“There weren’t many roads back then. We were real proud of our downtown. Main Street was paved for three blocks and we even had sidewalks. Let’s see, that’s about where Johnson Boulevard catches the expressway nowadays. Anyway, the rest of the town had wood blocks, filled with creosote so they didn’t rot. It was just dirt paths around the factory and going out of town. I used to have to walk home four miles every morning before dawn down one of those paths after choking for twelve hours on the fiber in the air at the factory. My ears would ring all the way home from all the noise of the machines.
“There used to be a grove of trees on the way home. That was the only part I enjoyed. The birds would just be waking up and chirping to each other. They chopped them down after WWII when they opened up that Duncastle Estates subdivision for all the families moving out here. I always thought that was kind of funny, they called it an ‘Estates’ – none of those houses is bigger that my garage…
“You were talking about the forest?” reminded Dr. Polk gently. The chair groaned again as he shifted his weight and checked his watch.
“Oh yeah, the forest…” mumbled Elder. “You just jump in if I trail off again like that. Anyway, I’d walk home four miles through this little grove of trees. The sky would be getting gray and orange in the east by that time and the trees would still be dark. Most times, I had the path to myself. No one ever traveled at that time of day.
“Except one morning, I had this bad cough. I wasn’t really paying much attention to where I was going. My cough was a blessing compared to John Berkley, a friend of mine. He was hacking all night at work and spitting blood. I told him to go see a doctor, but John was stubborn fool. He wouldn’t go until he was in a wooden box. Anyway, suddenly this voice comes out of nowhere. It damn near stopped my heart. You know, that’s nearly ninety years ago, but I remember it like it was yesterday…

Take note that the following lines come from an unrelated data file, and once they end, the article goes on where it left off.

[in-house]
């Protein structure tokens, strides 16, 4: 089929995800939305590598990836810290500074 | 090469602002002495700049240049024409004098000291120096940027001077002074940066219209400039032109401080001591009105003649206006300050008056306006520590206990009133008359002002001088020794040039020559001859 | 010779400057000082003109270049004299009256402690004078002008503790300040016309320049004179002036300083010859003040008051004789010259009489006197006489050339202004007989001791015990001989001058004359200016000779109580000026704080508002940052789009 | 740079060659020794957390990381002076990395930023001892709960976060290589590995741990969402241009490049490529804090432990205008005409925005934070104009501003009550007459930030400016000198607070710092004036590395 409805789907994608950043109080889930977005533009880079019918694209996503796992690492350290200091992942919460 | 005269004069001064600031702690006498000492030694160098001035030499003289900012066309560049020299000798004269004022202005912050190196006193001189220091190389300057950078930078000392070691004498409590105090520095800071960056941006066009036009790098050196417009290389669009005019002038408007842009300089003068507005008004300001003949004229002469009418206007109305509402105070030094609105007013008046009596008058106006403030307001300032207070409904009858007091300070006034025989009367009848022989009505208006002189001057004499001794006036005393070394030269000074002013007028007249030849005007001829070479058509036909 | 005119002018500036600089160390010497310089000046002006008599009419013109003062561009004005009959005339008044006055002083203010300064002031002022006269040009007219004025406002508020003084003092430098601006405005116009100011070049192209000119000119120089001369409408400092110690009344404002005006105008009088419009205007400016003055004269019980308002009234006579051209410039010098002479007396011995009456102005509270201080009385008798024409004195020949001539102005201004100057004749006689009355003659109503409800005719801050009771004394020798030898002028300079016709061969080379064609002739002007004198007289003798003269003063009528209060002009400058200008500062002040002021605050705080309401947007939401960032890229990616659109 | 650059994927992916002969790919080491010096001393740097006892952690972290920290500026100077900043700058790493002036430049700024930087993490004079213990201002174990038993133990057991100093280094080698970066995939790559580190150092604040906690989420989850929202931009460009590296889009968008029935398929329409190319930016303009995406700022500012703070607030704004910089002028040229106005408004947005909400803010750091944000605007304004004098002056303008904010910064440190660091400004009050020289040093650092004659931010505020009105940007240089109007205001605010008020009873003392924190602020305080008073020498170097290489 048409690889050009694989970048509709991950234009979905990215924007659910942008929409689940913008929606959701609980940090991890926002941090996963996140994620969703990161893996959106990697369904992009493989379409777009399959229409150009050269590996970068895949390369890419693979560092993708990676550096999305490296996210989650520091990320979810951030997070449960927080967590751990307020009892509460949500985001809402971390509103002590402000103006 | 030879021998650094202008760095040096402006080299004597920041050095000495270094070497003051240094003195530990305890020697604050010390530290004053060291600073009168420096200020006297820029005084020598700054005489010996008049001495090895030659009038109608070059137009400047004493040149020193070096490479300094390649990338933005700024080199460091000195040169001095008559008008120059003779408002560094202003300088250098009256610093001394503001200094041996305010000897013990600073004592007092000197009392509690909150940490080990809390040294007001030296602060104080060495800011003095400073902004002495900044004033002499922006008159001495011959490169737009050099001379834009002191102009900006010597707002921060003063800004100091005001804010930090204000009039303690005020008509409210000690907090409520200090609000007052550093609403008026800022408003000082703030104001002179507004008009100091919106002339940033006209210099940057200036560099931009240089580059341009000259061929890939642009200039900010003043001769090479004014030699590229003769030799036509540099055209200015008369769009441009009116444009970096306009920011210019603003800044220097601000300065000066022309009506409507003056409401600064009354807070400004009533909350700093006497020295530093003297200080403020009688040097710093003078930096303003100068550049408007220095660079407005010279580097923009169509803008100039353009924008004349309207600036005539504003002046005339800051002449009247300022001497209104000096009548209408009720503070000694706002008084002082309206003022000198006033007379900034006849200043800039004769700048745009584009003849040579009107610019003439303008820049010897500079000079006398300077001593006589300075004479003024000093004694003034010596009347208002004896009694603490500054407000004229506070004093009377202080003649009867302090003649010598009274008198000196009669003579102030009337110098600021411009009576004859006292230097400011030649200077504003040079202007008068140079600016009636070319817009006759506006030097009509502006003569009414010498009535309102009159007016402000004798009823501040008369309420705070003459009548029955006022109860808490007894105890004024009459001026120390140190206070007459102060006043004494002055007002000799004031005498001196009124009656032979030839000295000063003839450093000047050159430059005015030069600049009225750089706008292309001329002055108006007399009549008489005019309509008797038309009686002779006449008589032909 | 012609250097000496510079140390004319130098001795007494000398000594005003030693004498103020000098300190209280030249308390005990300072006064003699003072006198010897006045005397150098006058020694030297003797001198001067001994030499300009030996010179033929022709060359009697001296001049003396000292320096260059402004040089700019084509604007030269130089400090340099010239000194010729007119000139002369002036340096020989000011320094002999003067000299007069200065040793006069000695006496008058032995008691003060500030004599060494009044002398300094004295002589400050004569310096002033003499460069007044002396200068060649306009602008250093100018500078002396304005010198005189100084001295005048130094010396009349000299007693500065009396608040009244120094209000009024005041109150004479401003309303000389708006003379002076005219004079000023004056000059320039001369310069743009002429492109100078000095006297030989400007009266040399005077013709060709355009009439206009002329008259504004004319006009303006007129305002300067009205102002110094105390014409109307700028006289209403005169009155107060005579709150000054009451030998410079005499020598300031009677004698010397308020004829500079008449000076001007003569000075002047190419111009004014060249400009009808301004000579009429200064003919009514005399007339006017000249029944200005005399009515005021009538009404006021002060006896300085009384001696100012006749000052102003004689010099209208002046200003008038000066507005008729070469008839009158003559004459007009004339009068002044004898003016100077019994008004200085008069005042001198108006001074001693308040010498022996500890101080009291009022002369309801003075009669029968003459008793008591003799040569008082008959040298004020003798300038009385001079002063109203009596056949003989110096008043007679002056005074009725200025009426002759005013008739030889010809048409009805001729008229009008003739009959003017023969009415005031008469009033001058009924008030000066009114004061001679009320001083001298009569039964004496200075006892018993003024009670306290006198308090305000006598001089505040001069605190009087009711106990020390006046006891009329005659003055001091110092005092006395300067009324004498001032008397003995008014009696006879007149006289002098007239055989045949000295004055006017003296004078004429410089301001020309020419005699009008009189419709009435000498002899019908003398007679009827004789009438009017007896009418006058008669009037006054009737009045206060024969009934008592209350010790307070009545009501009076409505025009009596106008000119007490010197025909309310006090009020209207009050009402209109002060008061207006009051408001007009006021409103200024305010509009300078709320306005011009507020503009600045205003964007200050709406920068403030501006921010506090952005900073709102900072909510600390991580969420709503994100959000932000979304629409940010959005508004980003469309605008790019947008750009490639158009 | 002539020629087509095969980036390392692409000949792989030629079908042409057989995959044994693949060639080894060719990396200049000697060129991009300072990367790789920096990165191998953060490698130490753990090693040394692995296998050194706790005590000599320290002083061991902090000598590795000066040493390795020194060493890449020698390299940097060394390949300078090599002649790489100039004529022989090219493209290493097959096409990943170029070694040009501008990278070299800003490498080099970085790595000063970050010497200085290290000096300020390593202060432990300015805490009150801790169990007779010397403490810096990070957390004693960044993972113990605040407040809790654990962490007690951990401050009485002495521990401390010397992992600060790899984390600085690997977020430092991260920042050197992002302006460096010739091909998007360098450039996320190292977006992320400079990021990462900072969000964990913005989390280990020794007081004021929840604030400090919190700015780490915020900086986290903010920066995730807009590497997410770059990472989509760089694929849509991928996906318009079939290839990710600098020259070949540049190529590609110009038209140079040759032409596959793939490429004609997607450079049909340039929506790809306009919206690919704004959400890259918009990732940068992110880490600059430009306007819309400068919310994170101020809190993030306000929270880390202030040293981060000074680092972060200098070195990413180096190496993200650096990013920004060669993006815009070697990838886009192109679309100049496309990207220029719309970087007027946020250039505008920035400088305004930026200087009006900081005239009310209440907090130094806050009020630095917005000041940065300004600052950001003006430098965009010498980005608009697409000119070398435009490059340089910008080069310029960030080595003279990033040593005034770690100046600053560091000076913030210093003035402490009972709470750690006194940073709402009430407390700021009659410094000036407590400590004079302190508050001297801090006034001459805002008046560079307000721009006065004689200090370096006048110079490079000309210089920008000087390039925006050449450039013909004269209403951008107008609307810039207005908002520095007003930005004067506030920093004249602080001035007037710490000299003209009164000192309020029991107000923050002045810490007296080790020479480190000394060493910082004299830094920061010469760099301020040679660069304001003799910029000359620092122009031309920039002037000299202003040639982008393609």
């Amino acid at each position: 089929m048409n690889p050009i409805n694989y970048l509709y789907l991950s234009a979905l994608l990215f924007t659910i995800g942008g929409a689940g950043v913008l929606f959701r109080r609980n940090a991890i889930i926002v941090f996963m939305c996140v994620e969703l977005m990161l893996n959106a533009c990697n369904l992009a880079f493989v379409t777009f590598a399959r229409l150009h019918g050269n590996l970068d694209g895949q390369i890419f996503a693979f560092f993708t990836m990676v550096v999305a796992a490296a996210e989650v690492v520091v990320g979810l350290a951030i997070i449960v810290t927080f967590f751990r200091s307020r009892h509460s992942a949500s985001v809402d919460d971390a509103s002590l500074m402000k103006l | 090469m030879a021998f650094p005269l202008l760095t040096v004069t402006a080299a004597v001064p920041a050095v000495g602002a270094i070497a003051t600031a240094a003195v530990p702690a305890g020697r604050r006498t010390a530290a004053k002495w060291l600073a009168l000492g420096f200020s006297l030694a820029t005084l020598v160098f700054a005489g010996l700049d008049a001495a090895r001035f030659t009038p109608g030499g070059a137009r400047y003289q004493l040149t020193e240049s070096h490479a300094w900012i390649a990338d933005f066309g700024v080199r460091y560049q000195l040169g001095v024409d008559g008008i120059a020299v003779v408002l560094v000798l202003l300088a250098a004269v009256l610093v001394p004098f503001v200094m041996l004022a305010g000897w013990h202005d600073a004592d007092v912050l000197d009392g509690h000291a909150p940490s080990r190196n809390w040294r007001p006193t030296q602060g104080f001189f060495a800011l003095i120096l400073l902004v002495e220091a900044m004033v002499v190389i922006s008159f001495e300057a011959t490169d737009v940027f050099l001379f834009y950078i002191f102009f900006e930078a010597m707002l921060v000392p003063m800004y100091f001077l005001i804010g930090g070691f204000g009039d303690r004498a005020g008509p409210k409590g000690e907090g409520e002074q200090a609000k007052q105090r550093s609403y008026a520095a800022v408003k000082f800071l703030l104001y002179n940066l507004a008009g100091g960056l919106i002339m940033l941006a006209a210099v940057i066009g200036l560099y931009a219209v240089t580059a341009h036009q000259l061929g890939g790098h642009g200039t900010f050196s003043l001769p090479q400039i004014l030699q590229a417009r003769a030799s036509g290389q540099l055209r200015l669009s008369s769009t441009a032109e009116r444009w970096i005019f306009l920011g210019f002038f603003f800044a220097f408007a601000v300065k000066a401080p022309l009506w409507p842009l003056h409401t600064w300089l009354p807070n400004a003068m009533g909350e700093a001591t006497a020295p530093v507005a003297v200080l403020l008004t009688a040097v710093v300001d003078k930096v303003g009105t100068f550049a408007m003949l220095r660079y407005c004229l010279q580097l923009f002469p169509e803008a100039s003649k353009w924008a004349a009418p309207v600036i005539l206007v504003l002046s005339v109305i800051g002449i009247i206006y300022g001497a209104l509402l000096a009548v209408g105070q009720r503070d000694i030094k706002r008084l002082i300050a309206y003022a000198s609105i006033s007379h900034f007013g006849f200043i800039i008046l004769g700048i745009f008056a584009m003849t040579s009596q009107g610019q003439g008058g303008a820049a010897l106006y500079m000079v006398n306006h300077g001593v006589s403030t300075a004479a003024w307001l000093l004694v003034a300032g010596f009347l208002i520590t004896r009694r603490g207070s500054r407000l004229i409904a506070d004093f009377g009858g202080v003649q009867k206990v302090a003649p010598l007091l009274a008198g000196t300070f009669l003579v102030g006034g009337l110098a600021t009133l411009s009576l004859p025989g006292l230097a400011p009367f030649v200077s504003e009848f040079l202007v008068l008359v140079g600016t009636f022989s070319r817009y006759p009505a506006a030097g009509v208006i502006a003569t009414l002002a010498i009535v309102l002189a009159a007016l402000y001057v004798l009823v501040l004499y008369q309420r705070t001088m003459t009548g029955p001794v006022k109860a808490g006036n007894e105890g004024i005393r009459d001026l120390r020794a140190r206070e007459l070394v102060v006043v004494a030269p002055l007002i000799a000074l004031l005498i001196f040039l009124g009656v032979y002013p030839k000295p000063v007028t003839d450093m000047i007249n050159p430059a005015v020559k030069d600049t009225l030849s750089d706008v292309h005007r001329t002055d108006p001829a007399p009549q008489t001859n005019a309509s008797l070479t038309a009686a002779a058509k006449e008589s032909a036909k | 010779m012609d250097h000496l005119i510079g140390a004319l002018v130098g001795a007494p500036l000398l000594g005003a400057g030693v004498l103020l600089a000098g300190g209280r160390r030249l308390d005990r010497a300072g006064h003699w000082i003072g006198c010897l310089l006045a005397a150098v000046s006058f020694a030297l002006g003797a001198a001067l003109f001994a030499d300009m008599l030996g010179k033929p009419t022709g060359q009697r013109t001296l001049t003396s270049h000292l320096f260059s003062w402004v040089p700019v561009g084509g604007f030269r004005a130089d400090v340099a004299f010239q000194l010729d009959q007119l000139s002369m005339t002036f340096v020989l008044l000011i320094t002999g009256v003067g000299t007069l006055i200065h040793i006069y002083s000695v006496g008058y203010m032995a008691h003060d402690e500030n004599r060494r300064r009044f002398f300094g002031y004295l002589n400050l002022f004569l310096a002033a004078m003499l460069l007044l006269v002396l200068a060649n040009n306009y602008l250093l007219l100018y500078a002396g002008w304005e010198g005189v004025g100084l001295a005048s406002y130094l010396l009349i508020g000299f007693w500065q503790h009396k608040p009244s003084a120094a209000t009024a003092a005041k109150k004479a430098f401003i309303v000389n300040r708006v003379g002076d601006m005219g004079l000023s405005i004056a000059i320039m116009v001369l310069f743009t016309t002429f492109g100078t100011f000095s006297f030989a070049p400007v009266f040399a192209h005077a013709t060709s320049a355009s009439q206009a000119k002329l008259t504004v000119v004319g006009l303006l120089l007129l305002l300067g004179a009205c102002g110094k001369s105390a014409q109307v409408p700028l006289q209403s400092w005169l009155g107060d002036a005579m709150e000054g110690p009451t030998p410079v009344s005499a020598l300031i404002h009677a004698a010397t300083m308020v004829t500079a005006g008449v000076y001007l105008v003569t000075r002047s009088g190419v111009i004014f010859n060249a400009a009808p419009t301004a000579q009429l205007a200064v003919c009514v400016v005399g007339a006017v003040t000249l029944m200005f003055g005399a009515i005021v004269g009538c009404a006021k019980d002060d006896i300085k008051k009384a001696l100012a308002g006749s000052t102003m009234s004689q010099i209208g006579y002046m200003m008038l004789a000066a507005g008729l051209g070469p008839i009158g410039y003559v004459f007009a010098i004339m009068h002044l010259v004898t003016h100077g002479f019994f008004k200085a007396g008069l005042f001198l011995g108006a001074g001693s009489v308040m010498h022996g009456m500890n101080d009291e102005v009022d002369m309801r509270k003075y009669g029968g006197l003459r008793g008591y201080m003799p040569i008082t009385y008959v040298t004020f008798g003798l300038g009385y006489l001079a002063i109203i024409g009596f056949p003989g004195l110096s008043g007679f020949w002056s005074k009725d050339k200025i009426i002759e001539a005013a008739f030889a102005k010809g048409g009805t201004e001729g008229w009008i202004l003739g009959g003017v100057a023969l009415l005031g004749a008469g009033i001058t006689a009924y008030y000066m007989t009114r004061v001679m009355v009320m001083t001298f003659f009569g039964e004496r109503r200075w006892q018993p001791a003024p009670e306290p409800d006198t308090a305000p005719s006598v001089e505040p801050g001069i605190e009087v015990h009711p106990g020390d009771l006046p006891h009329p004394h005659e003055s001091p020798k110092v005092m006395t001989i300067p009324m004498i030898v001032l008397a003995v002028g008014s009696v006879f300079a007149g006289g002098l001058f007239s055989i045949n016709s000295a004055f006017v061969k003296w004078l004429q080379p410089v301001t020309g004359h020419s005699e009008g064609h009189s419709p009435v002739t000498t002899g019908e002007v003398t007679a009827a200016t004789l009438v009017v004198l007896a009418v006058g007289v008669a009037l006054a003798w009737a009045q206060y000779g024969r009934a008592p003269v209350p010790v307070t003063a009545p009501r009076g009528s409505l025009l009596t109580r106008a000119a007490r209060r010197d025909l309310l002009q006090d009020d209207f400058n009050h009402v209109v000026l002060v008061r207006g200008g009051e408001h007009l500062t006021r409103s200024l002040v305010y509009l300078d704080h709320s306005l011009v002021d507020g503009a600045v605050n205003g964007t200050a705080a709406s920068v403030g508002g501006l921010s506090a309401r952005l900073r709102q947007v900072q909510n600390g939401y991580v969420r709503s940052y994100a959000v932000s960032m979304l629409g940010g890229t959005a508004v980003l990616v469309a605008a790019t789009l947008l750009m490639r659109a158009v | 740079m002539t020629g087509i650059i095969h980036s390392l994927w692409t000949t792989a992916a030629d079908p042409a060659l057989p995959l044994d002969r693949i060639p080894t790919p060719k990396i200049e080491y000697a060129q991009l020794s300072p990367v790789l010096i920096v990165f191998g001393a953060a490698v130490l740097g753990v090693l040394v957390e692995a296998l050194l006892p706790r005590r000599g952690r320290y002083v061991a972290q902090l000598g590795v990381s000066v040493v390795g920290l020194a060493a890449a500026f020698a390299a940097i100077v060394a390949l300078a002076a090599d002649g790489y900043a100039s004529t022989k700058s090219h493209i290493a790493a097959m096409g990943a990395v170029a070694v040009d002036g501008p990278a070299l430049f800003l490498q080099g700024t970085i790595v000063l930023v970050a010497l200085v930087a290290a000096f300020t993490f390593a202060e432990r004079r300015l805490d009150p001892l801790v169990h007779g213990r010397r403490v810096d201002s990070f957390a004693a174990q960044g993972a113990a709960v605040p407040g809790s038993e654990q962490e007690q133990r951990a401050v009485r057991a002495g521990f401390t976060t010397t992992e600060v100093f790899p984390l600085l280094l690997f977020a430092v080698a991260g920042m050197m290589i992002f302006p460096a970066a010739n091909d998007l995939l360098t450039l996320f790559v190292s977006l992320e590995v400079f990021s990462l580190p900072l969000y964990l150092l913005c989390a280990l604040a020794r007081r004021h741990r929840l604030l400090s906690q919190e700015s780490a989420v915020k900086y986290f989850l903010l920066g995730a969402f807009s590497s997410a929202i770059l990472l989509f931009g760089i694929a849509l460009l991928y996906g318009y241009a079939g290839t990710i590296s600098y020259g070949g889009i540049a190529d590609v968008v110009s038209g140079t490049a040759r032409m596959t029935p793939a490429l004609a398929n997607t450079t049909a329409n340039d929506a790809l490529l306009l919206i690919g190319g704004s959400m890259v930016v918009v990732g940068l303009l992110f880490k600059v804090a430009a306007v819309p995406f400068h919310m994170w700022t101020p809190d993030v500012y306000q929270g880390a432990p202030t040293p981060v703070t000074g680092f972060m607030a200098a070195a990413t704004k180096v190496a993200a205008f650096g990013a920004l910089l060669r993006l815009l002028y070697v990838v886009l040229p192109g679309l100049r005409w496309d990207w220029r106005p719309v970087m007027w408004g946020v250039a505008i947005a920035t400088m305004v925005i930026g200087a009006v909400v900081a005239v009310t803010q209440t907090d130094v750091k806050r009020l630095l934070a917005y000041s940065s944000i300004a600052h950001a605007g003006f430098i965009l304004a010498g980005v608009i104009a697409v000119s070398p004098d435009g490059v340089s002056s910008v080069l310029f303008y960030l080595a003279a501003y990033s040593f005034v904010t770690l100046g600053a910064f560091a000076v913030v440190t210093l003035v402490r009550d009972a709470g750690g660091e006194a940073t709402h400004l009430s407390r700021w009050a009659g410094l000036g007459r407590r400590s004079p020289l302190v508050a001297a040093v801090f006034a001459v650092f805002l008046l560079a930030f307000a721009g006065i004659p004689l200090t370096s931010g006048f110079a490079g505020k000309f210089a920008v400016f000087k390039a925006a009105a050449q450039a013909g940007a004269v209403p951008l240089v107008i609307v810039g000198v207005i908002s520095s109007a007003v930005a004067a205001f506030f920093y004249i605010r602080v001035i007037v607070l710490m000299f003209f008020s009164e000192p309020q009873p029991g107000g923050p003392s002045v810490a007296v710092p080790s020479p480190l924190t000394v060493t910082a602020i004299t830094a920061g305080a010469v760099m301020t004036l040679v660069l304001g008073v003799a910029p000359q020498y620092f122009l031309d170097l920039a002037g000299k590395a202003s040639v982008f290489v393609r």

“It wasn’t so much what he said, but the way he said it. His voice was deep – I thought at first he was a Negro, but he wasn’t. His voice… it was alien – I can’t describe it better than that. He said ‘excuse me’ and touched me on the shoulder. I guess I was so tired that I didn’t hear him walk up behind me.
“He was a big man. He dressed in a black coat, long like a trenchcoat, but it was double-breasted. He wore a tall black hat like the stovepipe that President Lincoln had. It was odd, because no one wore a hat like that – even then. The shadows hid his face… I never did see his face. He asked me if my name was John Berkley. Now I would have laughed at anyone else who asked me that question. John and me were about as different as you could get. He was short with a red face and stubby fingers. He had lost a thumb in the machines a time before and we always were telling him we would buy him a wooden thumb…